27 Sep 16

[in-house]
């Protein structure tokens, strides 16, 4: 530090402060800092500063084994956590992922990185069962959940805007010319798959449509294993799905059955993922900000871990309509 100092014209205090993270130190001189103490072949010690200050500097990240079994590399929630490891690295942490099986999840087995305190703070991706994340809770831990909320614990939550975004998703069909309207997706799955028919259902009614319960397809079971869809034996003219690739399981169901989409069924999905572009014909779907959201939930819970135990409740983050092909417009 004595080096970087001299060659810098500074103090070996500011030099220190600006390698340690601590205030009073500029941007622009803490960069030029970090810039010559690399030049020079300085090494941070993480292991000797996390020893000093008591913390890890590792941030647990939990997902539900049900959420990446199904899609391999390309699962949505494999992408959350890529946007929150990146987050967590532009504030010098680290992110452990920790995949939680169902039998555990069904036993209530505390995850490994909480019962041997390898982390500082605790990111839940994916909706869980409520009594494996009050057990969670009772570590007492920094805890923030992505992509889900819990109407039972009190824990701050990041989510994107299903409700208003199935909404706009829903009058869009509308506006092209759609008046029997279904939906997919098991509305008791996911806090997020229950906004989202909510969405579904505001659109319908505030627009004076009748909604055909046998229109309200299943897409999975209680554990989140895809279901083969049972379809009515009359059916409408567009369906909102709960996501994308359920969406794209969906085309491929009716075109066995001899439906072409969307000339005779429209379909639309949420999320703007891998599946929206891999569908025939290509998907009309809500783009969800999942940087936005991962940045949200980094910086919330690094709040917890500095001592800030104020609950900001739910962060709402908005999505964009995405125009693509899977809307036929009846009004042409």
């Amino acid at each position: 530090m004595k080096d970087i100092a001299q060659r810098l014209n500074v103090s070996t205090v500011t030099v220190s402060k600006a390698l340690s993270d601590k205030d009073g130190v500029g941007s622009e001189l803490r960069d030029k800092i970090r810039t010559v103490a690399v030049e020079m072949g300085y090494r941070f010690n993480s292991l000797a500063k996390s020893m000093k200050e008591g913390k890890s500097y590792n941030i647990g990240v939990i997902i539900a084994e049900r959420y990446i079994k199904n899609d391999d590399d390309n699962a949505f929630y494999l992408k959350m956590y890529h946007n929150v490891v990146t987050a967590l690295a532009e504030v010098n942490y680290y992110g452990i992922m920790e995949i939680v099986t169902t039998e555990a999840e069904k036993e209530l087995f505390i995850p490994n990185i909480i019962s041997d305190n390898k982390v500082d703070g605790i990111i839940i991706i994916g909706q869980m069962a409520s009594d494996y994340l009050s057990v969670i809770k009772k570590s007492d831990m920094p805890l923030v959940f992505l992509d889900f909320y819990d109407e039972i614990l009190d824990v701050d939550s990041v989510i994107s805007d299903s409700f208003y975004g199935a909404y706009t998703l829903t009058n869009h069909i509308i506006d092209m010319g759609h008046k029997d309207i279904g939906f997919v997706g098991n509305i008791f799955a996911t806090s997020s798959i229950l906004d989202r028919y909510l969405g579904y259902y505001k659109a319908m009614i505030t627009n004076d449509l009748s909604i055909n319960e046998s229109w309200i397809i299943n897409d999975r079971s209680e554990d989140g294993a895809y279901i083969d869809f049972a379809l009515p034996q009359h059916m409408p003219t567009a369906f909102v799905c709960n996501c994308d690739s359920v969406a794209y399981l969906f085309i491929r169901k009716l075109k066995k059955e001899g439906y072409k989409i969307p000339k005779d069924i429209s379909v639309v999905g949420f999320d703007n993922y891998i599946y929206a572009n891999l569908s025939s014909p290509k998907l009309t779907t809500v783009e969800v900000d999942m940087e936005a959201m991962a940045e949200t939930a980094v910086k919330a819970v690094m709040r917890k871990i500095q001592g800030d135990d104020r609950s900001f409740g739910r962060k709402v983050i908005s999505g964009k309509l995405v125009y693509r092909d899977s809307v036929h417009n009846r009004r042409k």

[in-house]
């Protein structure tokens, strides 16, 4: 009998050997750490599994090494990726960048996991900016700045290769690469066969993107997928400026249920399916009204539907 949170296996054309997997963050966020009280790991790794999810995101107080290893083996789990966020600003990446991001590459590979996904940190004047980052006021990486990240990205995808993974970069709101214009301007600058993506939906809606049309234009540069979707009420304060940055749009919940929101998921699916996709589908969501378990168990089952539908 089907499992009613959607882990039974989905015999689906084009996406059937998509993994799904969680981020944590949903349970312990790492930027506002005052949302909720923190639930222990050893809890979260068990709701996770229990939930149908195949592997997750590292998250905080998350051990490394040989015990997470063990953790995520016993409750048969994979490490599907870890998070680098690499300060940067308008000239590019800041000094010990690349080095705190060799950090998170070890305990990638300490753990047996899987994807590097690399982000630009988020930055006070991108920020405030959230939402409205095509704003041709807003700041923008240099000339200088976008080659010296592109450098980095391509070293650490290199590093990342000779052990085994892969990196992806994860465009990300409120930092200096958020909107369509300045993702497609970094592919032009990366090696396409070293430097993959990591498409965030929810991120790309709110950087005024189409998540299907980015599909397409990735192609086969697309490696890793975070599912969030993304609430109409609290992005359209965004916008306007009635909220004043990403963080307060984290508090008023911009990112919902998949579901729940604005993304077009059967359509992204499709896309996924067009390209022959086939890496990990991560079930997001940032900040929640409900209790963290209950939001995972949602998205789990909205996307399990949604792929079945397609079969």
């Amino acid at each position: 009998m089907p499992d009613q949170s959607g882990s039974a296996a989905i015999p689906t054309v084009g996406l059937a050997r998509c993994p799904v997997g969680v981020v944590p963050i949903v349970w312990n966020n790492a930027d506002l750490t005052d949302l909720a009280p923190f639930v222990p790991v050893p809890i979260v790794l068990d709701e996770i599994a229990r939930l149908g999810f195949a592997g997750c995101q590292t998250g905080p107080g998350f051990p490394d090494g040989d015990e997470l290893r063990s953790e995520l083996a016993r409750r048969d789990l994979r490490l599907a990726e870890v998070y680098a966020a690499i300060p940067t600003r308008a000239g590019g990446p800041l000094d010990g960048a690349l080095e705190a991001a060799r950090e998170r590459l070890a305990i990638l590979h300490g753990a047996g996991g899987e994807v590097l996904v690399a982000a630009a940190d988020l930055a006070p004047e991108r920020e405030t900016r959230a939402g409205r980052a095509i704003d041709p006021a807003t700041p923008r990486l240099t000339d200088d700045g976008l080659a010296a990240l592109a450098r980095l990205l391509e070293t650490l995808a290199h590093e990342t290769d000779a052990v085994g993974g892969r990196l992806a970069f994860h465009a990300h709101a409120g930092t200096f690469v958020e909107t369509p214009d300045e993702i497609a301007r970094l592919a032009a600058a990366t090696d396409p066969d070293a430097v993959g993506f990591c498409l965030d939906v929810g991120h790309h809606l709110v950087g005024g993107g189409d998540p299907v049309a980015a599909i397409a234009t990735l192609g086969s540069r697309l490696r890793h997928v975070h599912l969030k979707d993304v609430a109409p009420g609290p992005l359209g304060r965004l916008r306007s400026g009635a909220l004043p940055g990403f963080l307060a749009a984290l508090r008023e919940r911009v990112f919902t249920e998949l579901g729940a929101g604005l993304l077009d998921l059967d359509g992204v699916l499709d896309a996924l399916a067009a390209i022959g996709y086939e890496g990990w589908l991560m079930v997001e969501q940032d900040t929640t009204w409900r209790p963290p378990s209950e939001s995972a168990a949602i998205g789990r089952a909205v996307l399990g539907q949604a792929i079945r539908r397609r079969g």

Esra Akcan’s September 22, 2016 lecture at the American Academy defines “openness” as a foundational modern value albeit prone to contradictions, and open architecture as the translation of the ethics of hospitality into architecture. It particularly focuses on a single street corner in Berlin, at Checkpoint Charlie, where the stories of an Italian architect, a Spanish architect collective, a Turkish guest worker, and a Kurdish refugee met during the time of Kreuzberg’s urban renewal in the 1980s. This case will be treated both as an example of the IBA’1984/87—a building exhibition of mostly social housing for which the Berlin Senate invited a large number of established and cutting-edge international architects—and as a prism of the notion of open architecture as collectivity.